NY's 11th District is Winnable

On November 6, 2018, I'm going to unseat the 11th district's Representative Dan Donovan, New York City's sole Republican Congressman.  I'm going to do it with a clear and fearless progressive vision, a relentless focus on his egregious voting record, and most importantly, by tapping an enormous, beautiful army of politically activated New Yorkers.  It can be done, and here's how.

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The 11th District

New York's 11th Congressional District covers all of Staten Island and a piece of southwestern Brooklyn, including portions of Bay Ridge, Dyker Heights, Bensonhurst, Gravesend, and Sheepshead Bay.  With such variety, it's difficult to sum up in a single sentence--both urban and suburban; poor, working class, middle class, and wealthy; alive with deep-rooted families and newly arrived immigrants.

Before I go to deeply into the victory strategy, I know I need to shake the stereotype of "Staten Island = Republican".  Here are some 11th Congressional District facts:

Fact 1:  In the 2016 election, Democratic Senator Schumer won the district

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Yes, he won the election statewide by a convincing manner, but Senator Schumer tallying of 64% of the vote in the 11th district (even while our Democratic presidential and house candidates were losing) shows that the district is open to pulling the lever for a Democrat.  Just as important, drilling down into the results show the outline of a path to victory: Schumer won not only the (traditionally liberal) Brooklyn and North Shore areas, but he competed (

and often won) through the length of Staten Island.  This kind of winning coalition is my goal.

Fact 2: Registered Democrats outnumber registered Republicans

This surprises everyone that I mention it to, but I double-checked the voter registration files myself.

  1. In the 11th district as a whole, there were (as of last November) 189,549 registered Democrats to 112,515 registered Republicans.
  2. Drilling down solely to Staten Island, there are still more registered Democrats: 126,474 to 80,517.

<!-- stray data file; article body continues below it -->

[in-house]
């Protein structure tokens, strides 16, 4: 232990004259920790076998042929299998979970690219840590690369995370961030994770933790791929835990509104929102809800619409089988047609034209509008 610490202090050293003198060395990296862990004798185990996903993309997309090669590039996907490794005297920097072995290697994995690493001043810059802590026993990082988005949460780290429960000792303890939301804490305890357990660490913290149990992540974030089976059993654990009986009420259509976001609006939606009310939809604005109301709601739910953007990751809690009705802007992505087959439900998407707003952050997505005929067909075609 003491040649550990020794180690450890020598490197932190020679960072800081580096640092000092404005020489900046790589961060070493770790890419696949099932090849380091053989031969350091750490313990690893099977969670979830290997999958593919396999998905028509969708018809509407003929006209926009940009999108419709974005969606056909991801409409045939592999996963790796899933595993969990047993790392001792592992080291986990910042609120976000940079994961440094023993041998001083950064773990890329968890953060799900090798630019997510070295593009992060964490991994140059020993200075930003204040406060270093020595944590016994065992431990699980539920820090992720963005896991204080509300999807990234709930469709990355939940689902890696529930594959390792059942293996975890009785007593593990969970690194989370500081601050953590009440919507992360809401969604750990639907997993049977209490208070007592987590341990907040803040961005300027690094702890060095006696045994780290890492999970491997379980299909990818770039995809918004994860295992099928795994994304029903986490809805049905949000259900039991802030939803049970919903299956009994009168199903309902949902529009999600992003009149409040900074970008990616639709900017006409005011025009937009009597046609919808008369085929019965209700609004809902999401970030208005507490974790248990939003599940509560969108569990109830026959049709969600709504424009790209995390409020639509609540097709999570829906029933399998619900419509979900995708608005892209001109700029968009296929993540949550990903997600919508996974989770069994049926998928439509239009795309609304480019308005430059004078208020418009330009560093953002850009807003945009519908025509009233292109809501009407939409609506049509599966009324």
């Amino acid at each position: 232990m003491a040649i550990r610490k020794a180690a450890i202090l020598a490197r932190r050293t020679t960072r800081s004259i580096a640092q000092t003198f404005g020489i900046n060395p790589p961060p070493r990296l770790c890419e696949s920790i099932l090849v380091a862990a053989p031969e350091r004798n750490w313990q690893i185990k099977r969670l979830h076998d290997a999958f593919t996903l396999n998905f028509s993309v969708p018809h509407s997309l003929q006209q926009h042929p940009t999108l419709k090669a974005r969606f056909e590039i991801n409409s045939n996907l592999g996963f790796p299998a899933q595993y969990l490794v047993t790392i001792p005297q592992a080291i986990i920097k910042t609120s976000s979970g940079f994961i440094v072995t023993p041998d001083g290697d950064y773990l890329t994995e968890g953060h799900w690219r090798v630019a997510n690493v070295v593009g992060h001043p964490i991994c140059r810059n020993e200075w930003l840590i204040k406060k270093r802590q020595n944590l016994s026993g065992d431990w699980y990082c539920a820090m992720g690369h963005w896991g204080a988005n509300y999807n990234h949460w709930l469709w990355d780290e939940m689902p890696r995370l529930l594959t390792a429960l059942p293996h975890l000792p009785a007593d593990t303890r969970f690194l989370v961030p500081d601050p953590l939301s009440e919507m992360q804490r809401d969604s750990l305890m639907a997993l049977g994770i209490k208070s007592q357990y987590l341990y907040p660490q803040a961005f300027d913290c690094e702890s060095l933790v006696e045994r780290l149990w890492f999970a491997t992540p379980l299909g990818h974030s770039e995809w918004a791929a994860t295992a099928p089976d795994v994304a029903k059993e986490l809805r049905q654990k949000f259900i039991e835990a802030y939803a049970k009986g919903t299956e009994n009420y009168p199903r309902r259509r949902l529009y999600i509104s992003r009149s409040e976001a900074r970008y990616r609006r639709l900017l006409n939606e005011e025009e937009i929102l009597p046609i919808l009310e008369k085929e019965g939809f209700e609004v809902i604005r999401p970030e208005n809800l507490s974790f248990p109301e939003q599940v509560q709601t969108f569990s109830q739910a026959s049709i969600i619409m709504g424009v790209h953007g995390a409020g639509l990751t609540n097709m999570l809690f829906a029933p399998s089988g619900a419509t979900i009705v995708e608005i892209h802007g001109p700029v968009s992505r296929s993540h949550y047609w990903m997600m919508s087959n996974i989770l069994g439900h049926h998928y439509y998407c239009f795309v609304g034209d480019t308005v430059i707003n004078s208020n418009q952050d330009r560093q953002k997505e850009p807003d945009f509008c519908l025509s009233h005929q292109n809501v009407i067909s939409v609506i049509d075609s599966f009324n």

3. In the Nov. 2016 election, looking at turnout, there were still 117,297 registered Democrats who turned out compared to 77,969 registered Republicans... yet the district broke Republican at the Presidential and House level and Democrat at the Senate level.

Fact 3:  President Obama won the district in 2012

When I talk to voters around the district, I run into many people frustrated by what they see as the "status quo" in Washington.  They might have voted for Obama in 2012 but seen things get worse in their life in interim.  Maybe they didn't like Hillary; maybe they bought that Trump would be an unconventional "breath of fresh air"; maybe they were discouraged by Bernie Sanders' loss.

What matters is that these voters are not tied to party labels, and they are desperate for someone authentic to speak to their concerns.  And not just speak to their concerns, but actually vote to address their concerns.

I have not met a single voter that wants the cable company to sell their private information, but that's how Representative Donovan voted.  Nobody I talks to wants mining companies to pollute America's streams, but that's how Donovan voted.  Donovan's party is pushing forward with a healthcare repeal which will endanger tens of thousands of his constituents; pushing forward with anti-union "right to work" laws; pushing forward with weakening regulation of Wall Street.

This district is ripe for a positive, energetic, progressive candidate.  From there, it's organizing 101 to get the voters to the polls in 17 months.

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